Malaria and quinine resistance: a medical and scientific issue between Brazil and Germany (1907–19)

Observed by Arthur Neiva in Rio de Janeiro in 1907, the biological and social resistance of malaria sufferers to preventive and curative treatment with quinine was corroborated three years later by Oswaldo Cruz during the construction of the Madeira-Mamoré Railway in the Brazilian Amazon.

Likewise in 1910, ailing German workers were transferred from Brazil to Hamburg’s Institute for Maritime and Tropical Diseases, where quinine resistance was confirmed by Bernard Nocht and Heinrich Werner. When the First World War saw failures in treating and preventing malaria with quinine along with violent outbreaks of the disease on the Turkish and Balkan fronts, resistance to this alkaloid became the topic of the day within the field of experimental medicine in Germany. New attempts were made to account for the resistance, especially by the physician Ernst Rodenwaldt, who explored the topic by applying modern theories on heredity.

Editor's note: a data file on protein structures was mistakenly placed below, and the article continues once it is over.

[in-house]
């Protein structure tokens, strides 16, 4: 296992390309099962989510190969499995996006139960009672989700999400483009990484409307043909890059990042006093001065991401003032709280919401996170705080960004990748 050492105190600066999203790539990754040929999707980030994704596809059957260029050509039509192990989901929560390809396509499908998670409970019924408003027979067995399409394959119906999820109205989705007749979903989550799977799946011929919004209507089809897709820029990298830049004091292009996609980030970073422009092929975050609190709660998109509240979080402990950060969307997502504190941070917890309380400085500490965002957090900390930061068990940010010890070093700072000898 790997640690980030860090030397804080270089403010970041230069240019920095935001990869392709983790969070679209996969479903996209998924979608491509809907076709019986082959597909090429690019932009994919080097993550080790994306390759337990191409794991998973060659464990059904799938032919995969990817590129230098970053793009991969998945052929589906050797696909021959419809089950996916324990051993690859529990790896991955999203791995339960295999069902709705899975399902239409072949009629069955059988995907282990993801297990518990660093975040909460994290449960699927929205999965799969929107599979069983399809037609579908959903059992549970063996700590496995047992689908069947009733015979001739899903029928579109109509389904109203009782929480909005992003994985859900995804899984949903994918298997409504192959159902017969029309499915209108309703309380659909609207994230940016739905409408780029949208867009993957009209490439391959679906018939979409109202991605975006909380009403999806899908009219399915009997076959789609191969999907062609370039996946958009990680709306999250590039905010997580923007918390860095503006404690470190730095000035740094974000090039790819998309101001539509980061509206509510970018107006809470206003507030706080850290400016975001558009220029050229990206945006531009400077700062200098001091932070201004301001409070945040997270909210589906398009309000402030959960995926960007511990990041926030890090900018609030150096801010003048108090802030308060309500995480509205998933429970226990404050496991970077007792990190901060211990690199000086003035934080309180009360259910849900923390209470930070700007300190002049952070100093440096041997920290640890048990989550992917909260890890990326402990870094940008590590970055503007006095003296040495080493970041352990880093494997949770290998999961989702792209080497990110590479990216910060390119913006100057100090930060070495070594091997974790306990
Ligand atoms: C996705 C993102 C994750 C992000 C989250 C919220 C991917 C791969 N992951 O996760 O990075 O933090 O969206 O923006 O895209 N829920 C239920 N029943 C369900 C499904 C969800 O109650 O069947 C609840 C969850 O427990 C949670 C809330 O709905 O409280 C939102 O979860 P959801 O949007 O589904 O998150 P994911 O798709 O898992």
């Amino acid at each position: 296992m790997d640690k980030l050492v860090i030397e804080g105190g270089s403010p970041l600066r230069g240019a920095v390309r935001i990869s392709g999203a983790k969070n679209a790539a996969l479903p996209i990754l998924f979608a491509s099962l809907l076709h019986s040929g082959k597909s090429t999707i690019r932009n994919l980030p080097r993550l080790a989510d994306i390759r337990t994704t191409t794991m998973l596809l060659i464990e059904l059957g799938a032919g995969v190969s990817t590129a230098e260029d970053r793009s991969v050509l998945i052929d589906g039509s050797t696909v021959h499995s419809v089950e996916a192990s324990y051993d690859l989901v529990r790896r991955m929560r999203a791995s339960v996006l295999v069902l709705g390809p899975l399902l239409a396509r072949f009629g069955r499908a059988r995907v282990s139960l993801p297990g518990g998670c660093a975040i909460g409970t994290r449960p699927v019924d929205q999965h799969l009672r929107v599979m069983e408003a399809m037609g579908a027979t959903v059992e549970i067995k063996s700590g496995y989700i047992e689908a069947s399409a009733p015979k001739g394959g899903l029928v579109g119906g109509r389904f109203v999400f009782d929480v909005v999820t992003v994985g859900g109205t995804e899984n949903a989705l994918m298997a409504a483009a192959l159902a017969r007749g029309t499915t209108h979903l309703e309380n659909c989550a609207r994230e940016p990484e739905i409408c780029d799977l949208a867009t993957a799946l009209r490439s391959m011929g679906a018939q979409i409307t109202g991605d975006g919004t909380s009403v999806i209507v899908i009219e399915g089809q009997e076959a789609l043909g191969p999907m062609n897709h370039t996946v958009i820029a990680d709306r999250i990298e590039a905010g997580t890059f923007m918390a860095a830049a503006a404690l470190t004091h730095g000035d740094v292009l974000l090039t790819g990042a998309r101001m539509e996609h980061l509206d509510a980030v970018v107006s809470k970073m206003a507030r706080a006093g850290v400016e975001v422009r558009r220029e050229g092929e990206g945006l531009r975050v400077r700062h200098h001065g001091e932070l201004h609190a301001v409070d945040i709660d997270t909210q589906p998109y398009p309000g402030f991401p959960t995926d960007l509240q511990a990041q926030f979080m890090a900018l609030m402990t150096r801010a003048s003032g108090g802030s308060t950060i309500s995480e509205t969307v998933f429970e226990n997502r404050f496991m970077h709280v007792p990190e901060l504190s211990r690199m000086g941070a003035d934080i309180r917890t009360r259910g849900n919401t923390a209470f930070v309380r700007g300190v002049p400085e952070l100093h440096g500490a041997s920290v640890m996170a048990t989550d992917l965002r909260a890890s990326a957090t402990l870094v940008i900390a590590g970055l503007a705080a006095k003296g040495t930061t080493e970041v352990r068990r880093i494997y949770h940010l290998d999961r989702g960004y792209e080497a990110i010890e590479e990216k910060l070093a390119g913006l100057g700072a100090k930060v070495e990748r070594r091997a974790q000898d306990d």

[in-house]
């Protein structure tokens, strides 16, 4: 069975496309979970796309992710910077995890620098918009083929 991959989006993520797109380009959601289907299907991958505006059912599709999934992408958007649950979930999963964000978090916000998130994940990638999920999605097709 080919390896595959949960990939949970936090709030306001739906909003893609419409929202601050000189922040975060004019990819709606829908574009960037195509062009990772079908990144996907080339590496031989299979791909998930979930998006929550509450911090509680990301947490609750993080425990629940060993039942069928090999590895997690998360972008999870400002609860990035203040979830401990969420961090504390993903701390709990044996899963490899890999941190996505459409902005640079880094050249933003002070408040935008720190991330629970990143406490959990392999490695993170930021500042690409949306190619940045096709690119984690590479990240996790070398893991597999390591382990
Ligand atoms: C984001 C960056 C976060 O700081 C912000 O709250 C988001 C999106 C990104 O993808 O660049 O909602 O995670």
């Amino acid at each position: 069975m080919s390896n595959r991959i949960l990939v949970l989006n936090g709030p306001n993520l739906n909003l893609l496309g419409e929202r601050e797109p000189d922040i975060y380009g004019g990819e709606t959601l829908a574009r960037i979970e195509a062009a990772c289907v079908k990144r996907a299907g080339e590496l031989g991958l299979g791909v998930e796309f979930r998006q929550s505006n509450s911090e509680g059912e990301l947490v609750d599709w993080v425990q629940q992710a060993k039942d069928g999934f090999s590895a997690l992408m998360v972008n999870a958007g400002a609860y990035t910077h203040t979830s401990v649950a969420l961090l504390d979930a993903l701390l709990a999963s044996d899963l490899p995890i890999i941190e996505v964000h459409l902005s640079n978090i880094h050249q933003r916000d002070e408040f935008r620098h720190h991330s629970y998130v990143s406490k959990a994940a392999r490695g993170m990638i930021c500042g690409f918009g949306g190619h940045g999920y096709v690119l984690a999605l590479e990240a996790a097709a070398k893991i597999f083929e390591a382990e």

This article by André Felipe Cândido da Silva & Jaime Larry Benchimol addresses the discussion about quinine-resistant malaria plasmodium in the early decades of the twentieth century.  It offers a preliminary survey and analysis of pronouncements about quinine resistance, shedding new light on the circulation of knowledge in the field of tropical medicine.

Source: Medical History / Volume 58 / Issue 01 / January 2014, pp 1-26

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